Virus is transmitted through direct contact, sharing feeding and water troughs. Iatrogenic transmission is also possible (Hajkazemi et al., 2016). Contagious Ecthyma is a zoonotic problem and virus is transmitted from diseased animals to humans (Huerter et al., 1991). Disease is characterized by the presence of papules, vesicles or pustules and subsequently scabs on face skin. Orf has more destructive effects in goats than in sheep (Nandi et al., 2011). Differential diagnosis of disease is to be made with Foot and Mouth Disease, Bluetongue and Peste Des Petits Ruminants (PPR) (Kitching, 2001). Orf virus has primarily affinity for oral and perilabial area to cause erythematous and ulcerative papules (Kumar et al., 2015) but Peste Des Petits Ruminants (PPR) causes necrotic and erosive stomatitis (Abubakar et al., 2015). Such type of similarity in site of lesions is responsible for incorrect diagnosis of orf as PPR in the field. This misdiagnosis of Orf, having zoonotic potential leads to transmission of disease from affected animals to humans (Koufakis et al., 2014; Sanchez et al., 1985; Mohr and Katz, 1989).


Disease transmission to human is also possible by having any abrasion and cutting infected meat (Maor, 2017). Veterinarian, farmers and butchers are the people who are at risk if they do not handle animals with care, considering Orf as PPR. In this outbreak, disease was tentatively diagnosed as PPR by veterinary assistant but later on was confirmed as Orf. So, objective of this report is to differentiate between Orf and PPR and stress for differential diagnosis of PPR.


Case Presentation


This study was conducted in an area of Islamabad, where there was a suspected outbreak of PPR. A total of 5 Oral swab samples were received at NVL for the confirmation of PPR as diagnosed by a Veterinary Assistant. Anamnesis revealed that farmer introduced four new animals from lower Punjab in a very near past. On the basis of signs that were oral lesions and very minute ocular and nasal discharges and diarrhea, PPR was diagnosed tentatively and all animals were vaccinated for PPR by Veterinary Assistant but lab tests, Penside test and s-ELISA, were negative for PPRV. On the very next day, goat with signs of difficult breathing and diarrhea was died. This situation inclined to visit farm and 3 new incidences were found. Physical examination during visit showed scabby lesions at mouth area (Figure 1). One animal had papules on head and ear (Figure 2) Nictitating membranes were normal with no keratitis but very minute ocular discharge. Respiration rate and heart rate was also in normal range in all animals but submandibular lymph nodes were swollen. Anorexic condition with normal water drinking prevailed with no diarrhea in all diseased animals. As ketoprofen was being administered to all diseased animals prescribed by Veterinary Assistant, rectal temperature was in normal range.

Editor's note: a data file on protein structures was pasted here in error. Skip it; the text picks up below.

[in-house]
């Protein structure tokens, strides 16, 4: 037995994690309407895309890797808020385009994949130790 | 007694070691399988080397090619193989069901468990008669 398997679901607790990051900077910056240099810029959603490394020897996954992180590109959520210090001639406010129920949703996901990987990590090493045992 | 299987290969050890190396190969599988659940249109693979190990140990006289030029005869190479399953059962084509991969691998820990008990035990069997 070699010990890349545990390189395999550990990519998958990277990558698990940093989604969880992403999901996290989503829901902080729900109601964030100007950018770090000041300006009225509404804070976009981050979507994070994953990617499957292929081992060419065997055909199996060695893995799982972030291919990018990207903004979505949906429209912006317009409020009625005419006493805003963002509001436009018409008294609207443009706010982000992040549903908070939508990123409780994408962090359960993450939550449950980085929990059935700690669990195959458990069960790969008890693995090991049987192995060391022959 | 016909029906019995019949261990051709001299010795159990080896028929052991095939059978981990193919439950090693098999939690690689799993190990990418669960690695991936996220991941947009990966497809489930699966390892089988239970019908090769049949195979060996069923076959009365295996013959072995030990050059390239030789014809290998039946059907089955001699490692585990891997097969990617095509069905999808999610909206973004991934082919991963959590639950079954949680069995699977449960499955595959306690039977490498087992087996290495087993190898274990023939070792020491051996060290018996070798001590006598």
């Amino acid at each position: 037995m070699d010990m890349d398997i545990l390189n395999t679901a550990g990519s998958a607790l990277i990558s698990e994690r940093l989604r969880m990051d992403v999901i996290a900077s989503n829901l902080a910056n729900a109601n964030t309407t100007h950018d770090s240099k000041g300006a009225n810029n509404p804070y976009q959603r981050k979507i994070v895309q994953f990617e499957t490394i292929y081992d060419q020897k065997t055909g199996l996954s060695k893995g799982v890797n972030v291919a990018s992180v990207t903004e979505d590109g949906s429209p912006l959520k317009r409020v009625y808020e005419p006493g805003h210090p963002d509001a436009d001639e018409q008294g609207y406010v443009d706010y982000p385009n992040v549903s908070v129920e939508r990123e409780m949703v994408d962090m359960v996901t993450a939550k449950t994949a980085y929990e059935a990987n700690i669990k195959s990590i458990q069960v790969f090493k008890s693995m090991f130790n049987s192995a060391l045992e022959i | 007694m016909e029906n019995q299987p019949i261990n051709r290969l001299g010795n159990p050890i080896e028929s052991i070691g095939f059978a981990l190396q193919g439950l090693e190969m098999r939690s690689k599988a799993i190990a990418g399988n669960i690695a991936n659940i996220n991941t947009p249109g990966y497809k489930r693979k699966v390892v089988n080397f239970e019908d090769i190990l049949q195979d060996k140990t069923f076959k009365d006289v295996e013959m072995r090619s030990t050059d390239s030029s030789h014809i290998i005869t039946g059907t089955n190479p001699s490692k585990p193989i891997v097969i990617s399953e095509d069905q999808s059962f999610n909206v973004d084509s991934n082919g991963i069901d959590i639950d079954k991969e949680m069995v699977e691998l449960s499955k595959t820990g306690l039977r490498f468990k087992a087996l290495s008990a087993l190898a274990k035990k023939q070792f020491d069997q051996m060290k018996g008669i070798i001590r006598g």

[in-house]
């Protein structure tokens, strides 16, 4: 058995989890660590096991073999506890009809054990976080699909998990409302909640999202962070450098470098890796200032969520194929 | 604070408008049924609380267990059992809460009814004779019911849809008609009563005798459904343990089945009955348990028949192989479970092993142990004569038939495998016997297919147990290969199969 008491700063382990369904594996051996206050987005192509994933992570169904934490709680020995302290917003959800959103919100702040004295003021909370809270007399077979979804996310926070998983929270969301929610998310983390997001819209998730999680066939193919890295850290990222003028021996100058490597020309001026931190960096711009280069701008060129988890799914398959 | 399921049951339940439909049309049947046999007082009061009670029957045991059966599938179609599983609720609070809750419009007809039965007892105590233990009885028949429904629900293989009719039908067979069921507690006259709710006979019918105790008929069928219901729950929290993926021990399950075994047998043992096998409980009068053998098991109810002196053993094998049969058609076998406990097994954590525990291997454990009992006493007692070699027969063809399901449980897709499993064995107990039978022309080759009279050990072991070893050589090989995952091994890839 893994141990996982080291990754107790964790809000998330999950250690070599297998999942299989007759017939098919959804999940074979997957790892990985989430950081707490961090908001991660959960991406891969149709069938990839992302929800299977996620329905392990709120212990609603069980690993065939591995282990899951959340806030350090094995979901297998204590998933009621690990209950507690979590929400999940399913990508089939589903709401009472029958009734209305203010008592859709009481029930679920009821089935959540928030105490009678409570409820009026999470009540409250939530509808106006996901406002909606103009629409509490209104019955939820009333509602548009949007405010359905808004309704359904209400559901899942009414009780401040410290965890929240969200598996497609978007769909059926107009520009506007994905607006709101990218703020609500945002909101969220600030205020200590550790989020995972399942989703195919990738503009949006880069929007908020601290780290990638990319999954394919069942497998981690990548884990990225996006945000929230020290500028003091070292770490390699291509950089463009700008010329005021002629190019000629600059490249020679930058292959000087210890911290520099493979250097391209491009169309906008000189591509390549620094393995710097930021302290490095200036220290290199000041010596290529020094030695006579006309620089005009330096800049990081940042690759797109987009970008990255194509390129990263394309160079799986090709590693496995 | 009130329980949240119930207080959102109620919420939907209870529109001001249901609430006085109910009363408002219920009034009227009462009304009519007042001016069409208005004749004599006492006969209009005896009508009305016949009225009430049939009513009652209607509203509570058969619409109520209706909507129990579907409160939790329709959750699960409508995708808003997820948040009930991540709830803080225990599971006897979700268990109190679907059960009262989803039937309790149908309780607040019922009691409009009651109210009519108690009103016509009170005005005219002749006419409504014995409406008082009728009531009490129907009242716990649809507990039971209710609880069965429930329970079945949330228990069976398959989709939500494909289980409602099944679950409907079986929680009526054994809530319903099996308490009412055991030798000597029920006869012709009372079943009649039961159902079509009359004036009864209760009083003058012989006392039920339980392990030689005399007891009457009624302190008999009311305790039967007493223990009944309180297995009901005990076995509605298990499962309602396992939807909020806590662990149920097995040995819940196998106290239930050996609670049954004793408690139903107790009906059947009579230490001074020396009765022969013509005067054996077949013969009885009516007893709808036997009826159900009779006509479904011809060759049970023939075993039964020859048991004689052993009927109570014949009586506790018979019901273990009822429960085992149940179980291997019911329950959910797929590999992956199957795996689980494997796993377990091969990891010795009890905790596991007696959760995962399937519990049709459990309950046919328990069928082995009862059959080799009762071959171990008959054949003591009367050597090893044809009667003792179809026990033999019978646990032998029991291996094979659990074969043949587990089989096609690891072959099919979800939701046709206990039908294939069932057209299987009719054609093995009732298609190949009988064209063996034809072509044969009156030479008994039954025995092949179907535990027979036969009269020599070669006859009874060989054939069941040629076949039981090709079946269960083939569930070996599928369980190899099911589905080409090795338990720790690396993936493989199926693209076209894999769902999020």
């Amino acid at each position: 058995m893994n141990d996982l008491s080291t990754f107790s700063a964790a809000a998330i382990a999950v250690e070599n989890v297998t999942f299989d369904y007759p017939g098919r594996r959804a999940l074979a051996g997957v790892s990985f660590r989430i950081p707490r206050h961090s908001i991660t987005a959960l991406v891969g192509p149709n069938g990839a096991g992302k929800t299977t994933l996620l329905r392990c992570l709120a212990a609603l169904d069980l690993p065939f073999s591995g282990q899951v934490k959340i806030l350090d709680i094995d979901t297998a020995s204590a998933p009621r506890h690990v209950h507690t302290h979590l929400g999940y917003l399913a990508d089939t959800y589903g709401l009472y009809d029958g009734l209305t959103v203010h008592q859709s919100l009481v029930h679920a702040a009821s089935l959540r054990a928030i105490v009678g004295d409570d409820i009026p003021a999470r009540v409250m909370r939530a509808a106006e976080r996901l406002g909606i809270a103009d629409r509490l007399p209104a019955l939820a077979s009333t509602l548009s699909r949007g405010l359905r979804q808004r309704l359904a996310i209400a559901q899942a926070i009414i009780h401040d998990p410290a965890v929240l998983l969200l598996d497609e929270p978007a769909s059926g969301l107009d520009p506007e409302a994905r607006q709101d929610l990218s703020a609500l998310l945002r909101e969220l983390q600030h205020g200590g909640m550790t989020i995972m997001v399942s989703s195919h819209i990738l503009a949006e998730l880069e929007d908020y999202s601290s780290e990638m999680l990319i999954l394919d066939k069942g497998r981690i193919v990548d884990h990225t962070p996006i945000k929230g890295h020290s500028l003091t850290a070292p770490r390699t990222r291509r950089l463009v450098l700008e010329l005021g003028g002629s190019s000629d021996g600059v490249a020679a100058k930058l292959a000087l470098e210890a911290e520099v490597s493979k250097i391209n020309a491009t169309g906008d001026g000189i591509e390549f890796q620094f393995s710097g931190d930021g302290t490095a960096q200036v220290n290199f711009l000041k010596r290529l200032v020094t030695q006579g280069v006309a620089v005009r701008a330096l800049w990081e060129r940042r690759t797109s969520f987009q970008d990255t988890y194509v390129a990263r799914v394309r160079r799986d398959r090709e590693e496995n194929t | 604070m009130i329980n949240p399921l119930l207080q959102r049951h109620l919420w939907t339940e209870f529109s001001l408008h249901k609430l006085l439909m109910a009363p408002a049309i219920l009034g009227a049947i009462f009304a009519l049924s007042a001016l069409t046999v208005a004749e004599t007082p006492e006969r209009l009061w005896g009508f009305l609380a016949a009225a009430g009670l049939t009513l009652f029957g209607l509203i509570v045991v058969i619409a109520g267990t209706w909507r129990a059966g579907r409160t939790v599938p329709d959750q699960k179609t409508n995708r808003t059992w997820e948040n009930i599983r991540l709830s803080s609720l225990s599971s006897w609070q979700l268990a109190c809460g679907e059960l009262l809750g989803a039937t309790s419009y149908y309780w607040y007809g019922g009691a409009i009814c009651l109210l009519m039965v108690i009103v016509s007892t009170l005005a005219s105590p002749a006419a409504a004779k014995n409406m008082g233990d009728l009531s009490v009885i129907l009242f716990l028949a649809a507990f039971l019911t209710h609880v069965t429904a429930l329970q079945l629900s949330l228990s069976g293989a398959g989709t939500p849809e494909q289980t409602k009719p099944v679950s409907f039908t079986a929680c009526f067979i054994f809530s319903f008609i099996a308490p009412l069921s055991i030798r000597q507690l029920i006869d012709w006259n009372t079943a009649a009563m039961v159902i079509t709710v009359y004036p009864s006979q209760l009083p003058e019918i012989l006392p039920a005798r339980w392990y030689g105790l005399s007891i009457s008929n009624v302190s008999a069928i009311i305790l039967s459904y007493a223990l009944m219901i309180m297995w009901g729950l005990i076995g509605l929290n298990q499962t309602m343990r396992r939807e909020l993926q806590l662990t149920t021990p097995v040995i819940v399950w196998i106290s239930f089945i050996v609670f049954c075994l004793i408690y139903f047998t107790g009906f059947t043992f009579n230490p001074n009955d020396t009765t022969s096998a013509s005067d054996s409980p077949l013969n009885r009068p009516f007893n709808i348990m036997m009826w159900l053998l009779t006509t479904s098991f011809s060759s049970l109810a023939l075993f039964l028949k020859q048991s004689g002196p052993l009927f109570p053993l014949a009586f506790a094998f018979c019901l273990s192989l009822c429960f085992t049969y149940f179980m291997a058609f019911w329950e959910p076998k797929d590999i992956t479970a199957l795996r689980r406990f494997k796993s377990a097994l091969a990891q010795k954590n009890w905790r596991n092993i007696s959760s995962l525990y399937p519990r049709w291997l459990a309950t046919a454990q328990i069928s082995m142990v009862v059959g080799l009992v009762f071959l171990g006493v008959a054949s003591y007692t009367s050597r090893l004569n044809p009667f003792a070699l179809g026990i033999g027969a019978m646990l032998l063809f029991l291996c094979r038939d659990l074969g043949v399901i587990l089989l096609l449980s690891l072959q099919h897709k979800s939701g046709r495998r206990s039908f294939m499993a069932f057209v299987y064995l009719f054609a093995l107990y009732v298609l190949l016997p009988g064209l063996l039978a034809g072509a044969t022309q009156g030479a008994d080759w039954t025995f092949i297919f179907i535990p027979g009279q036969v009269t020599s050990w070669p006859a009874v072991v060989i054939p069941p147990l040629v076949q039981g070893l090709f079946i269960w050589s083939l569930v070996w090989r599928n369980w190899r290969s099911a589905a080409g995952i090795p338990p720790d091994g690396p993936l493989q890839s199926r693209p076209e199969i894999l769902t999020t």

Oral swabs tested through Penside field test for PPRV infection (The Pirbright Institute Diagnostics ®) showed negative results for PPR (Figure 3). This is a simple dot ELISA for the detection of PPR antigen from tissue homogenate or swabs but having less sensitivity and specificity as compared to s-ELISA (Balamurugan, 2014). For confirmatory diagnosis, Sandwich ELISA for the detection of PPR virus (through ID Screen ® PPR Antigen Capture kit) was performed. This also showed negative results for PPR virus with S/P%=0.2 (<20%).


On the visit to farm, blood was collected from diseased animals for hematological examination. Blood smear stained with field stains examined under 100X revealed lymhocytosis. Hemoglobin level determined by Sahli’s apparatus, was found to be between ranges of 7.5-8.5 g/dL. Lymphocytosis inclined to consider disease as viral but was confirmed negative for Peste Des Petits Ruminants PPR as described. On the basis of clinical signs, diagnosis for PPR and hematological examination, disease outbreak was diagnosed as Orf or contagious ecthyma.